“Sand mining has been in Atascosa County for longer than I have. The reason I stand before you today is not that I have a problem with sand mining, nor the process of fracking, nor frac-sand mining. My concern is that frac-sand mining or more specifically frac-sand manufacturing, is a process new to this area and relatively new to the State of Texas,” said Bartek.

“The Queen City, Carrizo and Wilcox Aquifers are in high demand! This water resource must be protected, in quantity and in quality! No one person, no city, no collective group has authority over the use of this water but the Evergreen Underground Water Conservation District.”

Bartek said he respected them greatly and he respectfully challenged them to do their job.


“Effects will be devastating”

Resident Janice Jones said she planned to retire in what she considers paradise, but the sand mine’s effects will be as detrimental as the fairy tale about an evil witch who casts an evil spell upon the land. The effects will be devastating to their quality of life, water, air, livestock and wildlife habitat that surrounds the area.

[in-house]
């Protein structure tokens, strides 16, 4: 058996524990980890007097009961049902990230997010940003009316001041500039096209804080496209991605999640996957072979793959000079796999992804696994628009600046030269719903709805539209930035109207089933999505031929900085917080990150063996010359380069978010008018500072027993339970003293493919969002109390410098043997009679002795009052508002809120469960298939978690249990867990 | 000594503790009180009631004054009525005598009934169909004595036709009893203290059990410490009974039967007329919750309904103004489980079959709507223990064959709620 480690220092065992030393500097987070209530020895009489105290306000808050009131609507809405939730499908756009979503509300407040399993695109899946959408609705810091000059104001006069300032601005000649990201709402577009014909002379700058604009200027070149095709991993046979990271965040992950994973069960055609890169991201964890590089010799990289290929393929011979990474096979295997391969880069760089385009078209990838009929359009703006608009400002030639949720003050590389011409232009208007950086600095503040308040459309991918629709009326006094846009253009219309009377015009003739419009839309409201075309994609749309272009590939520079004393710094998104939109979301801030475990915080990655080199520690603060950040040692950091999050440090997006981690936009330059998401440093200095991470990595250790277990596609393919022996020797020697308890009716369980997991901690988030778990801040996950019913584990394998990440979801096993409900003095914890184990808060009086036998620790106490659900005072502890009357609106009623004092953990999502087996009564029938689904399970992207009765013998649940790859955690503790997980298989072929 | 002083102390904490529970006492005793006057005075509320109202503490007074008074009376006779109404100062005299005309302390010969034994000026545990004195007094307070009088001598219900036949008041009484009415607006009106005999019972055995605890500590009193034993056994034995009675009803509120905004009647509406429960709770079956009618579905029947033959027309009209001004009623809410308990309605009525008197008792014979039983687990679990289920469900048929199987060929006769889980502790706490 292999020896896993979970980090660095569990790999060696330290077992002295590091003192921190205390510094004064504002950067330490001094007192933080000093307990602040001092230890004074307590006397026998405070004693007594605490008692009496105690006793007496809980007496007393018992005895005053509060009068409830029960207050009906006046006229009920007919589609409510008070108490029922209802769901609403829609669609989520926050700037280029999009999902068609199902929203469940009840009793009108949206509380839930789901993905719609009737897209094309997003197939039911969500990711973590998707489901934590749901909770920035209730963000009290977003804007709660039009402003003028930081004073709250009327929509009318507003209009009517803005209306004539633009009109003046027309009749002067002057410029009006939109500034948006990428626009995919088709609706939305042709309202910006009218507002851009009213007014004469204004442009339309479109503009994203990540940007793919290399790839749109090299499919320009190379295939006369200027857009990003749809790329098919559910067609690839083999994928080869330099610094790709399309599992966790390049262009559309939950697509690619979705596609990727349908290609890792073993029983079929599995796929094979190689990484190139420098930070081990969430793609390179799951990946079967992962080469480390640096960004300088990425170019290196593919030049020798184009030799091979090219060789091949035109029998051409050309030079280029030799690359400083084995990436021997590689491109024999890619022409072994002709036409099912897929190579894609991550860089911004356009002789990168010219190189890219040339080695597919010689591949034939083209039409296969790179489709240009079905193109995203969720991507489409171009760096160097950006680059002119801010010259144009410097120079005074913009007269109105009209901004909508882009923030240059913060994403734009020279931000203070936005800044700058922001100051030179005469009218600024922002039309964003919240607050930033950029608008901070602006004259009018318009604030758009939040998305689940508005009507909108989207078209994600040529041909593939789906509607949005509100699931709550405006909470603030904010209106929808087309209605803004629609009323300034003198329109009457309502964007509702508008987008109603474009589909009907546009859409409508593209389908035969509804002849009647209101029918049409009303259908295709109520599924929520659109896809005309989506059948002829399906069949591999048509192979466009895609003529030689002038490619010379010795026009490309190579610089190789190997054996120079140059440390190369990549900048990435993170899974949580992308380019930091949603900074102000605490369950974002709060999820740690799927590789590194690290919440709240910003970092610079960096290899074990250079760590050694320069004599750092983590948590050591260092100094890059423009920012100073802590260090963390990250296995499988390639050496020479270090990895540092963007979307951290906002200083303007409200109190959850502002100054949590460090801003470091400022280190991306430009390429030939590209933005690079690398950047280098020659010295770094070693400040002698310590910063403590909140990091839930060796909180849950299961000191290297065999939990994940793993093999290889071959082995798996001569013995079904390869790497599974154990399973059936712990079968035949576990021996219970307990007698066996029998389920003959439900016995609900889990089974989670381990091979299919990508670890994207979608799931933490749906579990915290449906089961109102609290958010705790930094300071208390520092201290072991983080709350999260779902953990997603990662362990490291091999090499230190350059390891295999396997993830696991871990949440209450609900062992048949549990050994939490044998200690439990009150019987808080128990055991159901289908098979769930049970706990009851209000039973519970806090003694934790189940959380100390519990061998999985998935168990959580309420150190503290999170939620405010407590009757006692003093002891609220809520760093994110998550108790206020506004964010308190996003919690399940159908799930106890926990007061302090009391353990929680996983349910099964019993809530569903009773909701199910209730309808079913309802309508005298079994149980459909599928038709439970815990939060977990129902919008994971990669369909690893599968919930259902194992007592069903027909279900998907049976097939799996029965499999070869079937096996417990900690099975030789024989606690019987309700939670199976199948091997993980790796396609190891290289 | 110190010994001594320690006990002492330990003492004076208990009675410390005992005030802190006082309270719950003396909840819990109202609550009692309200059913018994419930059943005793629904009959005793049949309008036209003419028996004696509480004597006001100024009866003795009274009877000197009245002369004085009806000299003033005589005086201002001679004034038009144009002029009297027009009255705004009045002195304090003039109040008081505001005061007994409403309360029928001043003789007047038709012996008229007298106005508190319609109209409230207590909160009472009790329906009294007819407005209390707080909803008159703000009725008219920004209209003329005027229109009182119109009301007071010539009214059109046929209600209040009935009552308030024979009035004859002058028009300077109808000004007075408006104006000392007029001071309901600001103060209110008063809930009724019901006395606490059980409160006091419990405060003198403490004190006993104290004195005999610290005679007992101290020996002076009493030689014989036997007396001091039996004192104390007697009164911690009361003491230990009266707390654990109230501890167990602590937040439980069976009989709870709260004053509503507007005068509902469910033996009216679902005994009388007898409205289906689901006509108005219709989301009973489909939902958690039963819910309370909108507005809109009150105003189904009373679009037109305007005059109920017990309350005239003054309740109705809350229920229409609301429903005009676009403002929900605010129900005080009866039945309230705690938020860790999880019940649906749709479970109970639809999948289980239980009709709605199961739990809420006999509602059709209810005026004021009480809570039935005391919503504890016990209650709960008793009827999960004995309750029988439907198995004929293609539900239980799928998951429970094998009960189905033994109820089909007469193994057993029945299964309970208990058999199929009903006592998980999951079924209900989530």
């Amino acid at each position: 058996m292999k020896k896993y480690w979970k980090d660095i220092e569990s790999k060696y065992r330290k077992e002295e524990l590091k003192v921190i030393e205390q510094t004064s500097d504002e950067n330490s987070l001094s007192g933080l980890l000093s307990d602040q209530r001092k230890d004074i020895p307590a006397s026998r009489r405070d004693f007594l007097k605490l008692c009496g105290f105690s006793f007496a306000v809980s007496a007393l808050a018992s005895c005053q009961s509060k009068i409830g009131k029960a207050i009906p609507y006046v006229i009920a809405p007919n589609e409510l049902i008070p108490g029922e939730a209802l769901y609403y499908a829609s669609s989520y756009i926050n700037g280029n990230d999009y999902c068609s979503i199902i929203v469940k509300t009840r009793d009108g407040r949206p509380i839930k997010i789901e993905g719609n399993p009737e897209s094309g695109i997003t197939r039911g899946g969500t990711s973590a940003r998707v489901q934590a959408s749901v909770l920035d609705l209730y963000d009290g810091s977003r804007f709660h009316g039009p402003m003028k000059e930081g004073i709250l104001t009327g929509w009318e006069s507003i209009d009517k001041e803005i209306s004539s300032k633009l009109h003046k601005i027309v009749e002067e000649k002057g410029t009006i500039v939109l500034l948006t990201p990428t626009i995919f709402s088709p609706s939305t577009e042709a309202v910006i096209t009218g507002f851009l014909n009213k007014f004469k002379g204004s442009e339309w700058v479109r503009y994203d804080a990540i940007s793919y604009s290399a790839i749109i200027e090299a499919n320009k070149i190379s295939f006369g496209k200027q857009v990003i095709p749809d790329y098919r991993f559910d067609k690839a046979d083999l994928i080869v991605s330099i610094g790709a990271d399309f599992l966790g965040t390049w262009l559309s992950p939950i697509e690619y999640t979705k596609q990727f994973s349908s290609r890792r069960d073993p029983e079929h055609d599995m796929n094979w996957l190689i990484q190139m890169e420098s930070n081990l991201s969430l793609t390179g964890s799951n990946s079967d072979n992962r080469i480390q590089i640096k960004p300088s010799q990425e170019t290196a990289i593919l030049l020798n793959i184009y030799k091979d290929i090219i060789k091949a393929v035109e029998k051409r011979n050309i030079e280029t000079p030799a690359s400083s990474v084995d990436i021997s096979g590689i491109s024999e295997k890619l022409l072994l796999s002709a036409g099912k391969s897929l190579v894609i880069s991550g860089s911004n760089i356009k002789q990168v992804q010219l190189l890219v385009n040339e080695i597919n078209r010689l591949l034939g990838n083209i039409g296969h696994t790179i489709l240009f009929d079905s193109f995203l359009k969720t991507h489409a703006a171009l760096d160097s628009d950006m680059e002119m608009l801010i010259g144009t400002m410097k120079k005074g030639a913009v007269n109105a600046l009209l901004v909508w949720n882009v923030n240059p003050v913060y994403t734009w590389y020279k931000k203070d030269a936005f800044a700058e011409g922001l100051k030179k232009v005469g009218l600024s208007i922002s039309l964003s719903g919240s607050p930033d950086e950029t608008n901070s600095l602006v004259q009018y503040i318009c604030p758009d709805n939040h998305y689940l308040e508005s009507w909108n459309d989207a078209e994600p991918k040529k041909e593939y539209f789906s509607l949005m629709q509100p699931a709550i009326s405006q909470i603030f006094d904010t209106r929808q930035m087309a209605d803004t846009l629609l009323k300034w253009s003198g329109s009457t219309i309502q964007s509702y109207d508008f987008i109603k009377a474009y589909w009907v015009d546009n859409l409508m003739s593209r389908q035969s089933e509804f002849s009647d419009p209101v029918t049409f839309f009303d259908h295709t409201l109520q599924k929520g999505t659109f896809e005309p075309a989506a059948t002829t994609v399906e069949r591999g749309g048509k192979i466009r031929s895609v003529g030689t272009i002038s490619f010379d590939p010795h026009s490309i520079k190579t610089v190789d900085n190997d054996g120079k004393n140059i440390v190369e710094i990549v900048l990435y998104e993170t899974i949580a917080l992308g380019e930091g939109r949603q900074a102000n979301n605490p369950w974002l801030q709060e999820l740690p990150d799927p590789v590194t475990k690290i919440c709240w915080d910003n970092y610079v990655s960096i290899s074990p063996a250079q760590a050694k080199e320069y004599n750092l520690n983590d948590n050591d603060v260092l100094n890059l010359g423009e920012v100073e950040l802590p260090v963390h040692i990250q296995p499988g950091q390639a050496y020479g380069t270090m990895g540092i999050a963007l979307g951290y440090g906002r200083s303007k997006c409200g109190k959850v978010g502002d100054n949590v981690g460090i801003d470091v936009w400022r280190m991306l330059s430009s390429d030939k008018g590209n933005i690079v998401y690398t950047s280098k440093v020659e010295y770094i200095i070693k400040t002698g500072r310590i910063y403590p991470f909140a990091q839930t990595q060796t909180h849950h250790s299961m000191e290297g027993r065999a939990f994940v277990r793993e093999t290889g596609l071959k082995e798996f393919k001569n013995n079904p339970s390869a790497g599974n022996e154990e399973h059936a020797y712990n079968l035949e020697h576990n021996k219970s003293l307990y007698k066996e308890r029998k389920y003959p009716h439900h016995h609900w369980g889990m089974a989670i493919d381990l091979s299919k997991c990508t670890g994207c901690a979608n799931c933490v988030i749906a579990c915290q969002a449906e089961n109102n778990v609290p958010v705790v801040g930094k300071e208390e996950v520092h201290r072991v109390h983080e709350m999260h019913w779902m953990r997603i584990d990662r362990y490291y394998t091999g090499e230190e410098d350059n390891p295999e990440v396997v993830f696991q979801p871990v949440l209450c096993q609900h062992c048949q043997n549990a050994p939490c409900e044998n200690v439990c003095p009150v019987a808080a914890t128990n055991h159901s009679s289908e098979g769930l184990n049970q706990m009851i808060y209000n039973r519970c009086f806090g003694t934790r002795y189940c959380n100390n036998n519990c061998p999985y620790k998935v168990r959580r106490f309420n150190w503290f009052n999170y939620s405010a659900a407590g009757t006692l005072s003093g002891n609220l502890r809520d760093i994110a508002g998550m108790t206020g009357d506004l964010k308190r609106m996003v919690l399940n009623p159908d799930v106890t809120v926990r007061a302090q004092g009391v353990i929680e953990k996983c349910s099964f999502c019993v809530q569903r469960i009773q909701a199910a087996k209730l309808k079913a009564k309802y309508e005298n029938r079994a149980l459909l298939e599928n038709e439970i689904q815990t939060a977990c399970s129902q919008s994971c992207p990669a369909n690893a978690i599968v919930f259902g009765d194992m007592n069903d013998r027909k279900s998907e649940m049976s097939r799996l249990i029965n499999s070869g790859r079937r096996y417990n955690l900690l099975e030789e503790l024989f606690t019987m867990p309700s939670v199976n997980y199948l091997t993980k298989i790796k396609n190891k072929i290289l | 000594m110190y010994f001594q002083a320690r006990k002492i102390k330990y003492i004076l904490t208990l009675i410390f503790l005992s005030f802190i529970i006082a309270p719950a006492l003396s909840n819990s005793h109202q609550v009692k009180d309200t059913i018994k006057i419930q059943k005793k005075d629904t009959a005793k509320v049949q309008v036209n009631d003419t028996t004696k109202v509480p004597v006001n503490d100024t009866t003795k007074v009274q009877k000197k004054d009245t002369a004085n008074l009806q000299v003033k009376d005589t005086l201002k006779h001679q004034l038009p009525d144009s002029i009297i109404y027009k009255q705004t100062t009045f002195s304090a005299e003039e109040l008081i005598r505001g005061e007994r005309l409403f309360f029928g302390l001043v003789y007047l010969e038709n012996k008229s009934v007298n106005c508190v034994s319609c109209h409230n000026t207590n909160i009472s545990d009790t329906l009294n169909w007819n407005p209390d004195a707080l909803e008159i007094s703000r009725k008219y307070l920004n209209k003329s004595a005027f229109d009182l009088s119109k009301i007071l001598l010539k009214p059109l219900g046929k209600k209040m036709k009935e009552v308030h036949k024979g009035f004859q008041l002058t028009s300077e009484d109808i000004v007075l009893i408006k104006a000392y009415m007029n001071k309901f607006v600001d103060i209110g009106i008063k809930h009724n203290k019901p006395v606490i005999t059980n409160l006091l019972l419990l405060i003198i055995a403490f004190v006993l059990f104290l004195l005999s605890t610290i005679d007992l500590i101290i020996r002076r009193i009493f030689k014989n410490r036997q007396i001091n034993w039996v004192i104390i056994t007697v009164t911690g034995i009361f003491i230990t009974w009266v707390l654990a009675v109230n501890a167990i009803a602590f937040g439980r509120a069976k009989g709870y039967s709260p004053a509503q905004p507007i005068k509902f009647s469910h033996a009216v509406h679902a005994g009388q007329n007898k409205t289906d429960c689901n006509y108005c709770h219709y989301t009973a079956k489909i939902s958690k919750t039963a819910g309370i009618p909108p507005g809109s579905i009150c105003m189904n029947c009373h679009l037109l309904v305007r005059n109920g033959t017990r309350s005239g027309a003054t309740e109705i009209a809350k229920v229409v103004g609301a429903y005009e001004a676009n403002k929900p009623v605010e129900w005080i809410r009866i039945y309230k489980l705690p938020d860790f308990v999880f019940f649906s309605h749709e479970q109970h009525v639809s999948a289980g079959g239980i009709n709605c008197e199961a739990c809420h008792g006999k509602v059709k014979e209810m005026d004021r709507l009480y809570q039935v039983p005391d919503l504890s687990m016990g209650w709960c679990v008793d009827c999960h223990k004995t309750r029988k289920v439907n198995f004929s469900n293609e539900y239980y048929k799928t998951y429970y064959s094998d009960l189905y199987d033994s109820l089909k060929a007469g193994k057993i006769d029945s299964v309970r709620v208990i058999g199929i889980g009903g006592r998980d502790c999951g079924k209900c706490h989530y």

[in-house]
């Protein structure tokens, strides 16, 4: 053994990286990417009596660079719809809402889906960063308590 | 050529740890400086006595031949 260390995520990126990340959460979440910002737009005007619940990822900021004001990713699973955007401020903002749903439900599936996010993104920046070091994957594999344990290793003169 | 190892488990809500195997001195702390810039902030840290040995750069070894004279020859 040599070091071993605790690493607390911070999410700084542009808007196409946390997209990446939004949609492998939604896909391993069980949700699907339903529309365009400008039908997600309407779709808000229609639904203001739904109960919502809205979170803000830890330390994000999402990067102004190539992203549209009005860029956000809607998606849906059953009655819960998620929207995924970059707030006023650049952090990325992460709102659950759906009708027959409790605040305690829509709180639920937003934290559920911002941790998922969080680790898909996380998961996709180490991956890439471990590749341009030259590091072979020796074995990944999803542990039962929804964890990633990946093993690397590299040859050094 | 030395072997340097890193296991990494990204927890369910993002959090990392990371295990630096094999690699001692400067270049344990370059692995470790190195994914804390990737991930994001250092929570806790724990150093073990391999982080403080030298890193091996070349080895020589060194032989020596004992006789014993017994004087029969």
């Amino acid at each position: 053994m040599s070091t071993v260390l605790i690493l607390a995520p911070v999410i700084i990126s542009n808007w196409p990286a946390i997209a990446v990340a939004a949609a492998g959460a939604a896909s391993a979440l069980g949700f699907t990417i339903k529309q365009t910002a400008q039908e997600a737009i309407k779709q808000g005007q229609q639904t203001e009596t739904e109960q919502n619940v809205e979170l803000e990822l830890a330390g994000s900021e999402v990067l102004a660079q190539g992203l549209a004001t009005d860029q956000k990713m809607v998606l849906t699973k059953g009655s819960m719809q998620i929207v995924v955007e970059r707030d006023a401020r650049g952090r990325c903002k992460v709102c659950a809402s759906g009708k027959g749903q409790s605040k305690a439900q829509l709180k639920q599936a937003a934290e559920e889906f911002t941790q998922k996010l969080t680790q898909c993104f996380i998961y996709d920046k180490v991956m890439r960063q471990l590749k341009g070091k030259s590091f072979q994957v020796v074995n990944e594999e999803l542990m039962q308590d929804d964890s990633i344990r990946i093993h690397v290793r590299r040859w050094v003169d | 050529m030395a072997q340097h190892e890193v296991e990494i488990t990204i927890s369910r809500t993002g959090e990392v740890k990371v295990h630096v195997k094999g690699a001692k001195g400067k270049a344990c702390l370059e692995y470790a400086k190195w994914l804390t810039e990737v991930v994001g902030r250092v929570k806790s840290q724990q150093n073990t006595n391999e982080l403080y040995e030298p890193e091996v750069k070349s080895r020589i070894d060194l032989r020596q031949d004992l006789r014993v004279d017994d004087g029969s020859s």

“With these sands removed and not reclaimed, what will protect the Carrizo and Wilcox recharge zones in this area?” Jones asked.

She said the frac sand industry is a rapid-growing industry and citations issued when a company is in violation are meaningless, resulting in only a slap on the wrist.

Fourth generation landowner Oscar Korus commented how once the mine comes in, the lay of the land will be 90 ft. lower than what it is now. He asked, “Won’t that be a lake?” He wanted to know how the operation will affect the eco-system and recharge zone. He asked the board to look at all aspects of how the operation will affect the aquifer and its future.

EUWCD Board President Steve Snider said, “I feel like I can assure you those same concerns and many more are on the mind of every board member up here. I also assure you we will strive to do whatever we can to prevent things like that from happening,” said Steve Snider. “We’re limited on what our controls are. Thanks again for all of you speaking.”


What permits are required?


Three Preferred Sands representatives were in attendance at the meeting, along with lawyer Rus Johnson. Not Just Dust Vice-President Jessie Hardy asked Johnson what water permits they are required to get from TCEQ. She said that everytime they ask a question, all they get in response is rambling.